Biodiversity – Natural Environment Saves Livelihoods and Lives
Biodiversity is in full swing these days. 2010 was the International Year of Biodiversity. The commitment to significantly reduce the loss of biodiversity by 2010 was included in the United Nations Millennium Development Goals (U.N.) in 2005.
Biodiversity refers to the diversity of genes, species and ecosystems that make up life on Earth. It provides the world with a variety of essential goods and services, including all basic material needs (food, wood, fiber and medicines), to basic ecosystem services such as flood and pest control, pollination and climate regulation.
Loss of biodiversity and environmental impact
Biodiversity is lost when animal and plant species disappear in certain areas or on the entire planet. The annual "Red List" of the World Conservation Union, the most comprehensive scientific assessment of animals and plants in the world, put the number of endangered species at 16,306 in 2007, pushing 52 species per category closer to extinction each year.
Up to half of all logging in the five major timber producing countries in 2009 concerned unsustainable, illegal logging. The strong global demand for seafood in the form of high seas predators such as tuna and salmon threatens the biodiversity of the oceans. In Zimbabwe, poaching in national parks and private wildlife sanctuaries by supporters of President Robert Mugabe is said to have cost the country more than half of its wildlife.
The negative effects of many natural disasters are compounded by the failure to protect biodiversity and ecosystem services. This is regularly reflected in the consequences of disasters around the world from Haiti to Indonesia. For example, deforestation makes many areas more susceptible to mudslides that wipe out homes, crops and lives.
Design the issue
The group of the world's top 8 industrial nations has launched the Economics of Ecosystems and Biodiversity (TEEB) project to study the economic impact of ecosystem services and biodiversity change. The 2010 TEEB study estimates the annual value of global wetlands at $ 3.4 billion and the annual loss of natural capital from ecosystems such as forests at $ 2 to $ 4.5 trillion. Other recent estimates quantify the economic value of the benefits of conserving the biodiversity of natural ecosystems at 10 to 100 times their cost.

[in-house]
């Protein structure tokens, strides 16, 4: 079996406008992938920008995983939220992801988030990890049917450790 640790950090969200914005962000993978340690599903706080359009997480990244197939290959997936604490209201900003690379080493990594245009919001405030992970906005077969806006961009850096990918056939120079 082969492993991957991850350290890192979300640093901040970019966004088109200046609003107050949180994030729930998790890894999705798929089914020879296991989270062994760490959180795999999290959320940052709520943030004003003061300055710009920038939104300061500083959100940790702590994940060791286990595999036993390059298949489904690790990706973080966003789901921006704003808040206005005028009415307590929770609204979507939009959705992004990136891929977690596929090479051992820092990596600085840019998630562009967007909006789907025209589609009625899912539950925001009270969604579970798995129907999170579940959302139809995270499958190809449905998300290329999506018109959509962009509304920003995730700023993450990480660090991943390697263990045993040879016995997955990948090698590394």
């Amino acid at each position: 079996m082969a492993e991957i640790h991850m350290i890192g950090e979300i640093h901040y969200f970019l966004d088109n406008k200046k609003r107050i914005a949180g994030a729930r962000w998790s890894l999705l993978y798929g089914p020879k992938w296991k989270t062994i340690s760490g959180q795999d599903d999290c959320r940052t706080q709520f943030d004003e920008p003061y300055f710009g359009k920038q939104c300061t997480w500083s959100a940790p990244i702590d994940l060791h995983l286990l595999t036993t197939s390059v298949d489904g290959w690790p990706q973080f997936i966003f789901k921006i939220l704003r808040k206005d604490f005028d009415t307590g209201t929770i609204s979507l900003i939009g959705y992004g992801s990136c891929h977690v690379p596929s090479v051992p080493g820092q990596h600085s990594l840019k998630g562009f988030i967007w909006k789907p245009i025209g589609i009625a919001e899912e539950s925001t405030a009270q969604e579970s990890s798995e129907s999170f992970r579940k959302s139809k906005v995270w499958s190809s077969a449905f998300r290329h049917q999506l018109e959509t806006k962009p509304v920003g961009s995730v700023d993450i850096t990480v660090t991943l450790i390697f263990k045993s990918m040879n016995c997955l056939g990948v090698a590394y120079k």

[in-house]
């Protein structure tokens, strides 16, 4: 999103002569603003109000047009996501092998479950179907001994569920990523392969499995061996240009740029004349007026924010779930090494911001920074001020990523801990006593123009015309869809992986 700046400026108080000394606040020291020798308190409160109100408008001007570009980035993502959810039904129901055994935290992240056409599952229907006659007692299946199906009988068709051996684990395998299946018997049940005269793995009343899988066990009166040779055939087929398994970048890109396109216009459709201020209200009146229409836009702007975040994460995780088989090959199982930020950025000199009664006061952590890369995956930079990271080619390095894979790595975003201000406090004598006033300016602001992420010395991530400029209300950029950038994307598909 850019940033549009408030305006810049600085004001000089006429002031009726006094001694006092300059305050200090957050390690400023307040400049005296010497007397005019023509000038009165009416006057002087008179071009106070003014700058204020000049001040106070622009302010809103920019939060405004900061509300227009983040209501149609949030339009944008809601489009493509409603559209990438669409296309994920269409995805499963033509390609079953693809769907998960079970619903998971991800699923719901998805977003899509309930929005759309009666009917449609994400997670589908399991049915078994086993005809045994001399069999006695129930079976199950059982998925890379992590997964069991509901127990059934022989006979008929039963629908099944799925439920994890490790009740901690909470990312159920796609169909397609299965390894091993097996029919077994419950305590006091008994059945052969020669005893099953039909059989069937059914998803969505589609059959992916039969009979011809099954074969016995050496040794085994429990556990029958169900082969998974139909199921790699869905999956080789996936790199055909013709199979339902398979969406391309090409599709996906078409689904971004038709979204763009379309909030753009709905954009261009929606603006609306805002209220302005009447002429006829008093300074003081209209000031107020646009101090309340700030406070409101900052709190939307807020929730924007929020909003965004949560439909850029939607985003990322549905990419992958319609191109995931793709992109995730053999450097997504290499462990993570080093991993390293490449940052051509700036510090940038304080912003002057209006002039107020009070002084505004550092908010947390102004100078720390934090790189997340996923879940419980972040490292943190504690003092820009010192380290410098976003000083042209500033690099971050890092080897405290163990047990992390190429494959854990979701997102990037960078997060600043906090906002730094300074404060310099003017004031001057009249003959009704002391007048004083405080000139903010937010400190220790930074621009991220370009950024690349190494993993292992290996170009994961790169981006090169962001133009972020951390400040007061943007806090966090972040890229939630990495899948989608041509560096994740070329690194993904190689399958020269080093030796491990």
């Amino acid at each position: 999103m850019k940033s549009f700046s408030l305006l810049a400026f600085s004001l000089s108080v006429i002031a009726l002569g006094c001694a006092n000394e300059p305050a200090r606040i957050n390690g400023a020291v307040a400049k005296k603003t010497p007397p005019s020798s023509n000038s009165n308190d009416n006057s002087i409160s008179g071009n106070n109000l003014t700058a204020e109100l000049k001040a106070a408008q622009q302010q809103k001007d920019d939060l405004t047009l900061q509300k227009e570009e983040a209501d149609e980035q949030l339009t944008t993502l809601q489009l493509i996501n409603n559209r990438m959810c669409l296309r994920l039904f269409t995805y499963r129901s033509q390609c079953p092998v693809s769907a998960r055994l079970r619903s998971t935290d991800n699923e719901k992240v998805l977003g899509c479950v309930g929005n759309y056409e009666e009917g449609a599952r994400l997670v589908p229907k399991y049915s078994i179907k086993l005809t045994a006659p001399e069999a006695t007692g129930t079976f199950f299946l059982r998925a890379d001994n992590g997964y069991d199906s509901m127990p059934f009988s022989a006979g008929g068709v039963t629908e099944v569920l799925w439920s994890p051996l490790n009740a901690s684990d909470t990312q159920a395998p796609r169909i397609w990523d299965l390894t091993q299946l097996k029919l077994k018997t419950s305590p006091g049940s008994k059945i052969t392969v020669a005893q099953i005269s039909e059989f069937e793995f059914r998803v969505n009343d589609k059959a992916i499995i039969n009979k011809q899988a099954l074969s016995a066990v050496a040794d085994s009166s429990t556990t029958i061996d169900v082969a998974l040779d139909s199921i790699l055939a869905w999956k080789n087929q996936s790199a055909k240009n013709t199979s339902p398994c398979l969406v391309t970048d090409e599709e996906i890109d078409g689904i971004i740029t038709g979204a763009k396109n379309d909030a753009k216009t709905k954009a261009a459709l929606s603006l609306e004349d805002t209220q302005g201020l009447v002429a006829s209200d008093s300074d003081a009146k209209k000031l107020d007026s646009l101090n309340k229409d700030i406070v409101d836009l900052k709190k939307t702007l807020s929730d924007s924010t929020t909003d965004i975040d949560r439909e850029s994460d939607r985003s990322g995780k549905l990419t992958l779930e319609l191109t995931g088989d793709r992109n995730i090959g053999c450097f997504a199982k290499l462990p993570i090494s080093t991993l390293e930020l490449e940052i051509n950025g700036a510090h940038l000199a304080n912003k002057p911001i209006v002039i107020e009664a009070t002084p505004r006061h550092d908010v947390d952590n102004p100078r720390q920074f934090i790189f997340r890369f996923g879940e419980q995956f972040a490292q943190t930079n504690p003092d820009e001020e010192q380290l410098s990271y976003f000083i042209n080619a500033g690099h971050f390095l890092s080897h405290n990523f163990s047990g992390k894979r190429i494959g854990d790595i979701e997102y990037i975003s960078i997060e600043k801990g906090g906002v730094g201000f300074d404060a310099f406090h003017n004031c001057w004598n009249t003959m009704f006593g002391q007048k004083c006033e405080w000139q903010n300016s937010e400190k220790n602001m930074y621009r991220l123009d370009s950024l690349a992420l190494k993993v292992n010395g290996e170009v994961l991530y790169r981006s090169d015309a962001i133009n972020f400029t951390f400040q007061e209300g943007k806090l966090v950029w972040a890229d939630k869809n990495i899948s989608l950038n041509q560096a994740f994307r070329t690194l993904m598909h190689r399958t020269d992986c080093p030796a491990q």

In most cases, people living in less developed countries are the brunt of the impact of biodiversity loss and ecosystem degradation. These people rely directly on nature for food, shelter and income. They generally lack the resources or training to use the modern, artificial resources that are available to wealthier populations to offset the loss of nature's services.
Success stories for preserving biodiversity
Fortunately, we are able to restore and protect biodiversity and natural ecosystem services. There have been some remarkable success stories already.
An innovative Indonesian conservation law passed in 2007 has enabled the management of sustainable logging and ecosystem restoration.
In Costa Rica, a study found that coffee plantations near woodlands achieved 20 percent higher yields due to the economic benefits of pollinating organisms, resulting in an additional income of $ 60,000 per farmer.
The extinction of at least 16 species of birds was prevented between 1994 and 2004 by a number of environmental protection programs, including habitat management, the eradication of invasive species, captive breeding and the reintroduction of endangered species.
The benefits of biodiversity conservation and healthy ecosystems are prevalent in both developed and remote areas. New York City has restored the quality of its drinking water by restoring the local natural ecosystem. It avoided paying $ 8 billion for a water treatment plant that would otherwise have been required by the US Environmental Protection Agency (EPA).
International development and foreign aid
Wealthy donors such as the Eight have an important role to play in conserving biodiversity and ecosystem services in developing countries. Donor countries tend to look too closely at aid for humanitarian and physical infrastructure projects. Both are immensely important and valuable, but they often do not treat biodiversity as an important driver of economic livelihood and survival in much of the developing world. Effective aid packages should empower developing country institutions and provide incentives for local actors to actively participate in the conservation of their own natural ecosystems.
Corporate Social Responsibility (CSR)
The global supply chains of multinational companies can have a huge impact on biodiversity and local ecosystems. Businesses need to make adopting and implementing sustainability practices a core part of their corporate social responsibility policies. Local governments could promote green corporate behaviors by linking incentives with the introduction of sustainable business practices to deliver a positive return on their investment in these incentives.